One of my favourite things about the University of Warwick is how much they invest in the arts. When I attended open days at other universities I very much felt as though my degree was side-lined – like it wasn’t as important as STEM subjects – and although comparing the sparkling science park to the rather run-down humanities building leaves you in no doubt that this may still be the truth, the university does in fact still invest in the arts all over campus.
I’m not just referring to the Arts Centre 20:20 project or the plans for a new Humanities building. While these no doubt cost hefty sums of money, I imagine few people are aware of the amount our university spends on art installations.
Last year alone, Warwick spent £100,000 on artwork for our campus, and this is a figure that’s in line with other universities, with Leeds having spent over £500,000 and UCL £300,000. So despite the fact that last year one in four universities reported deficits, they are still investing in artwork. I’d argue that that says something quite strong about the value that our academic institutions place on art.
I didn’t know the sculpture’s name either until researching for this article
But sadly, these works are often ignored. We see them on a daily basis, but rarely do we pay them any real notice. I imagine that if you asked most students, they would have no idea what the names of these sculptures are, let alone the artists behind them or why they were chosen for our campus.
Let’s take Richard Deacon’s “Let’s not be stupid” as an example – how many could point out this sculpture? What if instead, I told you it’s the weird squiggly thing near the interchange?
I can’t blame you for this – I didn’t know the sculpture’s name either until researching for this article. But I was surprised to find out through this research that Deacon was one of the first recipients of the Tate’s Turner Prize, and I think it’s a shame that the work of such a prestigious artists is so often overlooked.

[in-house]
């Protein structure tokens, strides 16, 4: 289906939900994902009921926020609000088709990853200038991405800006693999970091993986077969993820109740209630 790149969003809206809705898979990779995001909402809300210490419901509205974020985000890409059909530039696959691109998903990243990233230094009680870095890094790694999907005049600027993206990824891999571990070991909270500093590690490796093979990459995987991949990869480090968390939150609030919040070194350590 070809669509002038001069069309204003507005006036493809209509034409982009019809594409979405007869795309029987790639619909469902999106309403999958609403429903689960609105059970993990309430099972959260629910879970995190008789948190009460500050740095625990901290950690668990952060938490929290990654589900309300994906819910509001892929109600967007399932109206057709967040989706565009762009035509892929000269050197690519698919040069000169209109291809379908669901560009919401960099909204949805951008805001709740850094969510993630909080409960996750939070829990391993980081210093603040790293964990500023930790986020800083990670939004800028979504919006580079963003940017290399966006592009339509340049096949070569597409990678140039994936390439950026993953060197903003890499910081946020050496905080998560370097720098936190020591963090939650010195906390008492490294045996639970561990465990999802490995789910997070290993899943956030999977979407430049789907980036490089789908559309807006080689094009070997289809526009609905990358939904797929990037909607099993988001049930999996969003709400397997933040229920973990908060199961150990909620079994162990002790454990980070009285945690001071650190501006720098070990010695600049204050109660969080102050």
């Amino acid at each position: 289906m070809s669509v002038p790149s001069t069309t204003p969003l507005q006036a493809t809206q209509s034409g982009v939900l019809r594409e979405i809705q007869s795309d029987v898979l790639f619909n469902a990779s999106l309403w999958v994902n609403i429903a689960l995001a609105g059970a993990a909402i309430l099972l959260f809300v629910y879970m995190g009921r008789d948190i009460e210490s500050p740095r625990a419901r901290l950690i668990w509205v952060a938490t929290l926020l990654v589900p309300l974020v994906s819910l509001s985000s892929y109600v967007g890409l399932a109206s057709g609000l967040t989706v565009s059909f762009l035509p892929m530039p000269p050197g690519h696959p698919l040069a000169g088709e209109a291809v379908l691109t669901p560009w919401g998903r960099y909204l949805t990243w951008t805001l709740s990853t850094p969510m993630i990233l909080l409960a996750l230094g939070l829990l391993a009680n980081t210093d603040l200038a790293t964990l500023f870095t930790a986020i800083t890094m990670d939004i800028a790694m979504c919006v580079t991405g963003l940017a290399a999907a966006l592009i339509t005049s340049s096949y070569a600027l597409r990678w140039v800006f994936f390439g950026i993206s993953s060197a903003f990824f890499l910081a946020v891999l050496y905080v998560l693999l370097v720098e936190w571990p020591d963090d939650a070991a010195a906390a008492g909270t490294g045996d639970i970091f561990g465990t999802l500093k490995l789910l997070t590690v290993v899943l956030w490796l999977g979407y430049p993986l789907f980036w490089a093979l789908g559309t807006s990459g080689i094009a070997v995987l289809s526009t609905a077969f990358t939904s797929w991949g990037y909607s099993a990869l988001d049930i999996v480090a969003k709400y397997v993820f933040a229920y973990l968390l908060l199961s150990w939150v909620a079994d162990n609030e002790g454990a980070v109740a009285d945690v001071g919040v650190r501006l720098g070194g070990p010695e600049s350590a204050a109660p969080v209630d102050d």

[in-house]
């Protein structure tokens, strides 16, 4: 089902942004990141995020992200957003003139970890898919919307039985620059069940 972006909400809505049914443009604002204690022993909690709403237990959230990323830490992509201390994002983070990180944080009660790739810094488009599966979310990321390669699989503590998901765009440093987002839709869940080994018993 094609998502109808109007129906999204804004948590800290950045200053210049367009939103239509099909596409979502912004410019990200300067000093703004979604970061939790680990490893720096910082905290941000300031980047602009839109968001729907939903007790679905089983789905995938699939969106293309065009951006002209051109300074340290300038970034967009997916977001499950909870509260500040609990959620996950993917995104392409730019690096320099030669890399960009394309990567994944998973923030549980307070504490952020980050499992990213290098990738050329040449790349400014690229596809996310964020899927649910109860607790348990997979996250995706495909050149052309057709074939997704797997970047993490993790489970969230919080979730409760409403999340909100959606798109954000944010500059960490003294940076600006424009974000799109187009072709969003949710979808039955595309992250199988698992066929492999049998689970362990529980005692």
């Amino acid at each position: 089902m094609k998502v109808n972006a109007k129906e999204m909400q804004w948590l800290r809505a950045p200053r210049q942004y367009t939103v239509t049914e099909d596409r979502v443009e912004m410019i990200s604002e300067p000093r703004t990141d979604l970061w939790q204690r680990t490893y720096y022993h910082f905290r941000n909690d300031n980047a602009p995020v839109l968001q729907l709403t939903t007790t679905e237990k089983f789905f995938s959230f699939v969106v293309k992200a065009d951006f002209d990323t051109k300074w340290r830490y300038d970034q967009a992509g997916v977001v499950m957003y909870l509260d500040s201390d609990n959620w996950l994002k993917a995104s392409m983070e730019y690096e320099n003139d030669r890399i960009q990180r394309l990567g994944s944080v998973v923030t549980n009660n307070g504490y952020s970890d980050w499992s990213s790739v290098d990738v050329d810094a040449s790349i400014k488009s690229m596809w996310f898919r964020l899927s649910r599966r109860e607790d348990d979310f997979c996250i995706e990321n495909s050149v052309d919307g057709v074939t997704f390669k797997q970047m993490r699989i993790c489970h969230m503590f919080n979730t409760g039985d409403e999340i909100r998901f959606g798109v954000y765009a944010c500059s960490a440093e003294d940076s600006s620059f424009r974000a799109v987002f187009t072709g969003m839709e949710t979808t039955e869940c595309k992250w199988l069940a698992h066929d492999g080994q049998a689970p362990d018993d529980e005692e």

The one exception to this trend is the infamous “Koan”. When I arrived on campus as a first year, I’ll admit, I was confused about why it was so renowned. Even now, a year later, all I know is that I am supposed to be outraged by the fact that is has been unjustly moved away from central campus to Gibbet Hill.
The Koan has, rather bewilderingly, found itself a place in the hearts of Warwick students
But the Koan has, rather bewilderingly, found itself a place in the hearts of Warwick students. It has even become somewhat of an icon – so much so, in fact, that the Facebook page “Warwick uni memes for Koan shaped teens” has been named after it.
For anyone wondering, the “White Koan” was completed by Liliane Lijn in 1972 and was inspired by the new developments being made in materials and technologies from space-exploration throughout the ‘60s. The shape itself is representative of a cone of ash, the symbol of the Greek goddess Hestia, and the name taken from the Zen Buddhist meaning of the word: a question without an answer.
It’s at this point that I’d like to sound like that somewhat smug arts student and start explaining the wider meaning of the Koan that we can all apply to our daily life, but in all honesty, I’m not really sure I’m any wiser from knowing the story behind it.
So I suppose the point of this article isn’t to figure out the mysterious meaning behind the modern art, but rather to encourage you just to notice what’s around you. I don’t think it can ever do any harm to know the story behind these sculptures, and I think it’s important that we appreciate being on such an artistic campus.
If you’d like to learn more, and if maybe you find yourself in a loose end in freshers’ week, why not go to the arts centre and pick up a sculpture park map from the box office? It’s a great way to explore the campus and find out about a bit more about what’s around us.